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Radio Interview

                                     

Chris Gilbreath

OM

KTSY

Boise

 

 

Chris's Career Capsule
Started in 1985 at Walla Walla College in Washington state, announcing classical music and very mild CCM.  I Started a CCM show on the local Top-40 station while I was in college, eventually worked into programming and later still, managing that station.  Three years at KBBO/KRSE in Yakima, WA doing Christian music on the AM and mainstream soft AC on the FM. 10 years at Positive Life Radio in Washington state as PD then Ops Dir.  3 years as a station owner, including Christian CHR 97-7 The Fire in Pullman, WA.  Just over a year now at KTSY Boise, ID as Operations Manager.



1. Personally how do you keep the ministry in the “business”? 

When you get listener calls, emails and letters on a regular basis telling you how God is working through the station, it’s helps you realize that it’s far more than just a business or string of songs.

 

2. Overall, how is Christian radio different today, from 5 years ago?

We’re still growing in terms of impact and professionalism.  More recently, I think we’re realizing how important regular emotional connections with the listener are in a time where their money is tight and every expense and every gift is being looked at again.

 

3. What do you think are the main characteristics of today’s Christian radio PD?

Multi-tasker extraordinaire, and a servant’s heart. 

 

4. What criteria do you require for a song to be played on your station?

I’ll defer to our music director, Travis Culver, on that one.

 

5. What kind of promotions work best for Christian radio?

Prizes that money can’t buy, and a way to participate that engages as many people in as possible. 

 

6. How do you think Christian Record labels can better serve Christian radio?

Assume that we know what we’re talking about when we say we know our audience and their tastes. Our very livelihoods are on the line if we take the music off in a direction that the audience doesn’t want to go.  Understand that in a day of shrinking playlists, one new add makes far more impact on your station sound than it used to, to our benefit or to our detriment.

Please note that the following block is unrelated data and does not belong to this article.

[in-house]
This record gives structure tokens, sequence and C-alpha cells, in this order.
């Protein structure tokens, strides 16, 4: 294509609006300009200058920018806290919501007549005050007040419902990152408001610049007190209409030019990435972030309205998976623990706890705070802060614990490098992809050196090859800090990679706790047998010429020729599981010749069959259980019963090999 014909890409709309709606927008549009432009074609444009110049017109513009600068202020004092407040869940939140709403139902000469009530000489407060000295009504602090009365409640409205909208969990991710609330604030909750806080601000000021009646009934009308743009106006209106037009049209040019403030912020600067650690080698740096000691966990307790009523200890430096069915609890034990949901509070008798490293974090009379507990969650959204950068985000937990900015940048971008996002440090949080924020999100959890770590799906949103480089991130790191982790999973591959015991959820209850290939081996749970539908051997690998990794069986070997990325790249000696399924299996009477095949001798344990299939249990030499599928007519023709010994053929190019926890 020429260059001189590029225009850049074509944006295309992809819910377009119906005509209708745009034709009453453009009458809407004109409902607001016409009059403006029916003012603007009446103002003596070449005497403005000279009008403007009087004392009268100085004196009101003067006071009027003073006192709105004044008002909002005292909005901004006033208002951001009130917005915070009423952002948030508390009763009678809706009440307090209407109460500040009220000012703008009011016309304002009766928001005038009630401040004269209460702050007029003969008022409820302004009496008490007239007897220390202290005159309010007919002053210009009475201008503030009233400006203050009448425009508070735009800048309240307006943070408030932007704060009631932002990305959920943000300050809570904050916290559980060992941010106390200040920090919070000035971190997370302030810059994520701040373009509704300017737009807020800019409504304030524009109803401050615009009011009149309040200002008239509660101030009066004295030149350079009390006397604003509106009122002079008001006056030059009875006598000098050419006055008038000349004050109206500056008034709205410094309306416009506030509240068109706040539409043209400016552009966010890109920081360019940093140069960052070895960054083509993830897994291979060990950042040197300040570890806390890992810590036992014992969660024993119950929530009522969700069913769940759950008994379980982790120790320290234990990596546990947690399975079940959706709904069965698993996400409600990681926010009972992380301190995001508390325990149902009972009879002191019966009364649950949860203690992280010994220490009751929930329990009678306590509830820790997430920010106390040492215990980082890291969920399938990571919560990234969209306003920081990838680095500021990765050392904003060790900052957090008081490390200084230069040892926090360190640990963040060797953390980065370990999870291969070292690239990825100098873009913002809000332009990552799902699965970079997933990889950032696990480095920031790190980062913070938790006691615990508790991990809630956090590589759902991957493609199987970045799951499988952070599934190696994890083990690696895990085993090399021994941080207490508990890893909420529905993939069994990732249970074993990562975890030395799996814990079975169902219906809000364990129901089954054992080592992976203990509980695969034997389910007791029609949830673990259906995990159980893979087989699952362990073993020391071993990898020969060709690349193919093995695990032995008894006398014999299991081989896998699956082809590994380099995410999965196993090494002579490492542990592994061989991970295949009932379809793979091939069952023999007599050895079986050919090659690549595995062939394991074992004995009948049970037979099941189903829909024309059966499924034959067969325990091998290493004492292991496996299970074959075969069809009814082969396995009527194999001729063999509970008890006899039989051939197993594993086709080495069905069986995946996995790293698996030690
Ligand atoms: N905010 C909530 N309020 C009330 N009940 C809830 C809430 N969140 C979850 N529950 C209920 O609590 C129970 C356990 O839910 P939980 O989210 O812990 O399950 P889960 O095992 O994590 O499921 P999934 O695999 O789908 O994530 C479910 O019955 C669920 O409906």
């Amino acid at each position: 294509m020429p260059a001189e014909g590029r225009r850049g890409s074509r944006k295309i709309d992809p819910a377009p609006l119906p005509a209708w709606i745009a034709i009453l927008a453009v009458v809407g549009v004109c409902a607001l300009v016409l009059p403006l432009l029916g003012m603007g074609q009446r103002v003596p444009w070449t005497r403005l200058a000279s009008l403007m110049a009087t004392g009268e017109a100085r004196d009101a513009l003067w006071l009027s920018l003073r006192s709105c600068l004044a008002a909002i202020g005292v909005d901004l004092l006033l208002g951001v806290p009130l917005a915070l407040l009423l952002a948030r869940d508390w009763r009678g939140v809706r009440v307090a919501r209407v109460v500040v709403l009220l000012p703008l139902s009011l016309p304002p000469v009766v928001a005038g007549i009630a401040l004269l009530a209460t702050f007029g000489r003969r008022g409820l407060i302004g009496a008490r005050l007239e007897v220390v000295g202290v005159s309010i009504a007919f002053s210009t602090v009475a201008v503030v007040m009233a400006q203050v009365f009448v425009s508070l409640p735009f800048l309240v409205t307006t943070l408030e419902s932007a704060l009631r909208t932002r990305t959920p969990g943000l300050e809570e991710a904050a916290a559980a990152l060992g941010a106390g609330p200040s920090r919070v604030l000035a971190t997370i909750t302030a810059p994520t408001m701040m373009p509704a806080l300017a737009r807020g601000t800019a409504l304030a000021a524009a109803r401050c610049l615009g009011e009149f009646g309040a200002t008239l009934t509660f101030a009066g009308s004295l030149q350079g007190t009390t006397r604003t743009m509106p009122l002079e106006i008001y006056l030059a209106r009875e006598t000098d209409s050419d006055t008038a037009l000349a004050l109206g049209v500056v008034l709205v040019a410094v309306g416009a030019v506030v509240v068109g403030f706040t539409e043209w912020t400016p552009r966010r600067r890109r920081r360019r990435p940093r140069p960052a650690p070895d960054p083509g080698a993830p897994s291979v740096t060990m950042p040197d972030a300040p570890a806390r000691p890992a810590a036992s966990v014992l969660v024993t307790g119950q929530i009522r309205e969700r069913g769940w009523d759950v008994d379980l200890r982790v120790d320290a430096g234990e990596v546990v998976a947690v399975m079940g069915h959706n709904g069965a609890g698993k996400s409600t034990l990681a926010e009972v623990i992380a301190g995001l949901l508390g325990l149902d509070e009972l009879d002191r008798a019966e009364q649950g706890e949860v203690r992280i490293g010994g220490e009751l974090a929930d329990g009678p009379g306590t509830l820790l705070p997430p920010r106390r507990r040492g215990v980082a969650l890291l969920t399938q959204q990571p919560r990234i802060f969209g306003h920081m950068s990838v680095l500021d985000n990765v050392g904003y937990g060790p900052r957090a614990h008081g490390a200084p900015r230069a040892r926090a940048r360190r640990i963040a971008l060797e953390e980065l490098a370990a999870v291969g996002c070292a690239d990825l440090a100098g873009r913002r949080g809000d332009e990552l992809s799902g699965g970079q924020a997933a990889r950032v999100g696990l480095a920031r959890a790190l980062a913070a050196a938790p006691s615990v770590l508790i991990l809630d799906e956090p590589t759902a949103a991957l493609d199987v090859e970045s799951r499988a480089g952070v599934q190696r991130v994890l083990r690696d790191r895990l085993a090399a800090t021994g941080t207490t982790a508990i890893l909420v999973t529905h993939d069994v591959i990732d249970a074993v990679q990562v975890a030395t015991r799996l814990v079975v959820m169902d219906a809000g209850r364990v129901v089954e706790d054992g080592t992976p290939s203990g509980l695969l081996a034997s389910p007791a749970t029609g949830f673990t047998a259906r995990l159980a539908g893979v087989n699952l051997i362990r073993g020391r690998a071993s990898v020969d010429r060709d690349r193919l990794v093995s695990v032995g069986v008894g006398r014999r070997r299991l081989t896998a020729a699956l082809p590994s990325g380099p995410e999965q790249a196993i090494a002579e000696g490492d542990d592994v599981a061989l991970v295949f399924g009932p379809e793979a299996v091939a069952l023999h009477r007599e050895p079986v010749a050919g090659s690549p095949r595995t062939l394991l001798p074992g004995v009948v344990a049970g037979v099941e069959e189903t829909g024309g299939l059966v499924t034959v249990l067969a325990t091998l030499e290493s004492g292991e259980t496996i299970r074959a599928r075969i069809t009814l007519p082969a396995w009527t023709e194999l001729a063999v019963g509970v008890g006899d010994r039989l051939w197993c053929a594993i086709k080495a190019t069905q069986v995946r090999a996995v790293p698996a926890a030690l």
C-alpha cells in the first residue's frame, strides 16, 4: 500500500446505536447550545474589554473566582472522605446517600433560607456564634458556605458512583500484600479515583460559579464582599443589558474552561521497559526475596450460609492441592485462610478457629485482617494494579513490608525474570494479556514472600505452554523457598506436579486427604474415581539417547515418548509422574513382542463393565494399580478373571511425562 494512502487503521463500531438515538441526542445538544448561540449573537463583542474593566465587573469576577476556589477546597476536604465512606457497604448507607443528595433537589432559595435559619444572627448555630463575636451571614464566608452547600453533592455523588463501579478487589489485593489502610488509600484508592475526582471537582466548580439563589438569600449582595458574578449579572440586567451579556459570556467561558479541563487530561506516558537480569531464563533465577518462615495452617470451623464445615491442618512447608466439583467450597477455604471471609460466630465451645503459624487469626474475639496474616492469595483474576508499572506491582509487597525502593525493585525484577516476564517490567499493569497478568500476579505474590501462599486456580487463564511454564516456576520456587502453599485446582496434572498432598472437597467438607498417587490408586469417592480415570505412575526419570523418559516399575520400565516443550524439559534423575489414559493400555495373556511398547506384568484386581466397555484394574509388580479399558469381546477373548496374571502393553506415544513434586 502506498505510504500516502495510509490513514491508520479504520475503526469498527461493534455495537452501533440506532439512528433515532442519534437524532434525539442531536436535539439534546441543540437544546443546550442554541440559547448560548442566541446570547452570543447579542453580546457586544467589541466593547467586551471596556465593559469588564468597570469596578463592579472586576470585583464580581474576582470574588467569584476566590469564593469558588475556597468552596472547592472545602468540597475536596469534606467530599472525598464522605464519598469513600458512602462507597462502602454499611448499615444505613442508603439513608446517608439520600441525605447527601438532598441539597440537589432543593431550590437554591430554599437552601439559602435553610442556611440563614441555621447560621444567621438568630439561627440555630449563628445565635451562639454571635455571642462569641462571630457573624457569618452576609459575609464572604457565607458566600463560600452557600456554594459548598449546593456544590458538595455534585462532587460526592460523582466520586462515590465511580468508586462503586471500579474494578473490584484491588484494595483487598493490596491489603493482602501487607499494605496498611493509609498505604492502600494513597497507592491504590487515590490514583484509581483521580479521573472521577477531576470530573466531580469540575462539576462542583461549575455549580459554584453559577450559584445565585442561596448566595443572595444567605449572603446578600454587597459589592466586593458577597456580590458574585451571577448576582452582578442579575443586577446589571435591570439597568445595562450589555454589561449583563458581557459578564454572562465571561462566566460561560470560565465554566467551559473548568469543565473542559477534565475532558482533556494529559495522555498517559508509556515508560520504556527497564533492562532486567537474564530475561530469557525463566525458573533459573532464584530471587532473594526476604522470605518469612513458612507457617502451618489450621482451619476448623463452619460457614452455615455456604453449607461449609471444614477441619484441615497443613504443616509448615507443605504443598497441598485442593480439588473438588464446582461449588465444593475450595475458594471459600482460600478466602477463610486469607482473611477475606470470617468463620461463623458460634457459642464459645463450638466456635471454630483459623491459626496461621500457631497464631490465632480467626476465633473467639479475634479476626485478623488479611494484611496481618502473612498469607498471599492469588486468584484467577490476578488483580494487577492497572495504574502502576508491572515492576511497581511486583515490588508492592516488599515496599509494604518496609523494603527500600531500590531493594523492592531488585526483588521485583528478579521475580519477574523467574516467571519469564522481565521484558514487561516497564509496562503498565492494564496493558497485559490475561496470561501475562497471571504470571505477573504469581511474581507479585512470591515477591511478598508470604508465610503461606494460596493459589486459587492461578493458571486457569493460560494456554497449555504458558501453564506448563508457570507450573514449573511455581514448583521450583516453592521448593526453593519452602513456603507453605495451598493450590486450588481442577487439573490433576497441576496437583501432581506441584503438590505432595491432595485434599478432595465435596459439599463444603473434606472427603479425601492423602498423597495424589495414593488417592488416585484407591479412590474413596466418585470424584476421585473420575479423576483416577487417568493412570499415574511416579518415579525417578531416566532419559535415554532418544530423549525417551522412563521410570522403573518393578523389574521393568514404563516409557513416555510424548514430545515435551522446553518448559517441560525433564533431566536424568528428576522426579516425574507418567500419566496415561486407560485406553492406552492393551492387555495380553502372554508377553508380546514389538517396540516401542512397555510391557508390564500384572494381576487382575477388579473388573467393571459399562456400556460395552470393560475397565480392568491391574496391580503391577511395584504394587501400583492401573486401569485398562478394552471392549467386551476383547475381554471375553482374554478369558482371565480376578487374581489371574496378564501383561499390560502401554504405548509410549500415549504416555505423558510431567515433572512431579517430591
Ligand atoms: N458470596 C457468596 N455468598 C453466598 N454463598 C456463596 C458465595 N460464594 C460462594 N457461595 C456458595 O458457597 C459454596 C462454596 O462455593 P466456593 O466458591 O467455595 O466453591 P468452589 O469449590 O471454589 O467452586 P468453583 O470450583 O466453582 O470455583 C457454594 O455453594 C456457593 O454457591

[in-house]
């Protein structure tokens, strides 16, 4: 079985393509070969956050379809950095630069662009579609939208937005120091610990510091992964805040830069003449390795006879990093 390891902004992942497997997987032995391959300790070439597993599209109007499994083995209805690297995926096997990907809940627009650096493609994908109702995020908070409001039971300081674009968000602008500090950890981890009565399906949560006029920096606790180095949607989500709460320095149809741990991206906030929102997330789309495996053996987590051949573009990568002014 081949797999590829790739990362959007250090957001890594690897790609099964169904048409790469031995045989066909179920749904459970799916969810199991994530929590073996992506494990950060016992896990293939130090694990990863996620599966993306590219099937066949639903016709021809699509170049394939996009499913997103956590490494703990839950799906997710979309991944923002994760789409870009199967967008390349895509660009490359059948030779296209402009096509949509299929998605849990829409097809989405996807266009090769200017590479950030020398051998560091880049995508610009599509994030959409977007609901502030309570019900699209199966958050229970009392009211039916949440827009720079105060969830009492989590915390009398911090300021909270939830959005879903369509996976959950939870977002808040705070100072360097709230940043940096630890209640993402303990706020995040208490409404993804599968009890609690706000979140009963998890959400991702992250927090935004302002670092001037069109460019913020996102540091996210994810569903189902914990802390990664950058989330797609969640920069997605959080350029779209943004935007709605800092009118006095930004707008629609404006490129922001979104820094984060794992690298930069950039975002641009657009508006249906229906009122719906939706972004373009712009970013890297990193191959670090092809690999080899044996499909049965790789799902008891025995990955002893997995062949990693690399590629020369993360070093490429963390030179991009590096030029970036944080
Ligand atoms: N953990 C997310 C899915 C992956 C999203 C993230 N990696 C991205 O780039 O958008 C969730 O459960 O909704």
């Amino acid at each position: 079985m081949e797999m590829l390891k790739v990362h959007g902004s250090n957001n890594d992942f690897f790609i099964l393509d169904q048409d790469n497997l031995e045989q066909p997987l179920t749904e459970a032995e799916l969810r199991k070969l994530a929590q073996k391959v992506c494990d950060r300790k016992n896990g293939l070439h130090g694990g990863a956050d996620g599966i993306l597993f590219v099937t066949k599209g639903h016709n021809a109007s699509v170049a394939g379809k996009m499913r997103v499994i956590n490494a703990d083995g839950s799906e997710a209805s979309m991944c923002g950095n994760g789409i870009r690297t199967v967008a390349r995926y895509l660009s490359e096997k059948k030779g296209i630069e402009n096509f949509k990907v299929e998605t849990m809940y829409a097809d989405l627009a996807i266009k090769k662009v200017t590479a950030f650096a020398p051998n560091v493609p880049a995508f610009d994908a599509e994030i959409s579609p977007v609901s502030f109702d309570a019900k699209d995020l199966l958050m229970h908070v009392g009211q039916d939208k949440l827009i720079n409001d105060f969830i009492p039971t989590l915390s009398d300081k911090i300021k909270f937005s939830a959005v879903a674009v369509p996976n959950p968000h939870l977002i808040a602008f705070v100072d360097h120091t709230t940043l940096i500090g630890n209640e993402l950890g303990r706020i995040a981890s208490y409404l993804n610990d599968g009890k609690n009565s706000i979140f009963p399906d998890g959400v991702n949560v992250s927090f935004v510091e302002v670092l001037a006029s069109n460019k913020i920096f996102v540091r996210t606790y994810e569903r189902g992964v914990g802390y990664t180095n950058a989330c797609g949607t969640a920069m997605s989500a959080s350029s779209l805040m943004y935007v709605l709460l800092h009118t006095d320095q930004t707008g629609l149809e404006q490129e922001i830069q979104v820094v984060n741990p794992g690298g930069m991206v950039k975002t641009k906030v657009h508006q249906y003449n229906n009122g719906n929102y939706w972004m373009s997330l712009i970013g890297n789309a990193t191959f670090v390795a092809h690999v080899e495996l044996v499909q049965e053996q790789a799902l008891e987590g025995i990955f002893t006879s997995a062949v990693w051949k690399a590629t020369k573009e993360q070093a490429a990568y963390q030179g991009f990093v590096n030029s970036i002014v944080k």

7. In your opinion what are the biggest obstacles facing Christian radio today?

The biggest obstacle is still getting people with a Christian experience to give Christian radio a fair chance at impacting their daily life.  So many of them only stop by Christian radio on their way to church, or when things go really wrong in life.  We also need enough signals to go around in large markets that we can afford to do something that lets the next generation fall in love with “their” version of Christian radio.

 

8. What do you believe is the primary role of the Christian radio air personality?

To be an interesting human being on the air, one that lives the same life as the core listener and can bring a refreshing, relatable view of that life to the table in bite sized pizzas, I mean pieces.

 

9. What (if any) Christian radio stations do you consider as innovators today?

Anyone who is coloring outside the lines of music and topicality that most of us have put around our format, but that the listeners don’t see.  The Fuse, Pulse 99.5, the Total Axxess show. 

 

10. Where do you see Christian radio in 5 years?

Playing more songs from the mainstream with positive messages, or playing more songs from Christian artists who forgo the Christian music industry and are working in the mainstream.  To paraphrase T-Bone Burnett’s way of putting it, we’ll be back to playing more songs that are about what you can see because of the Light, not just singing to or about The Light. 

  

 

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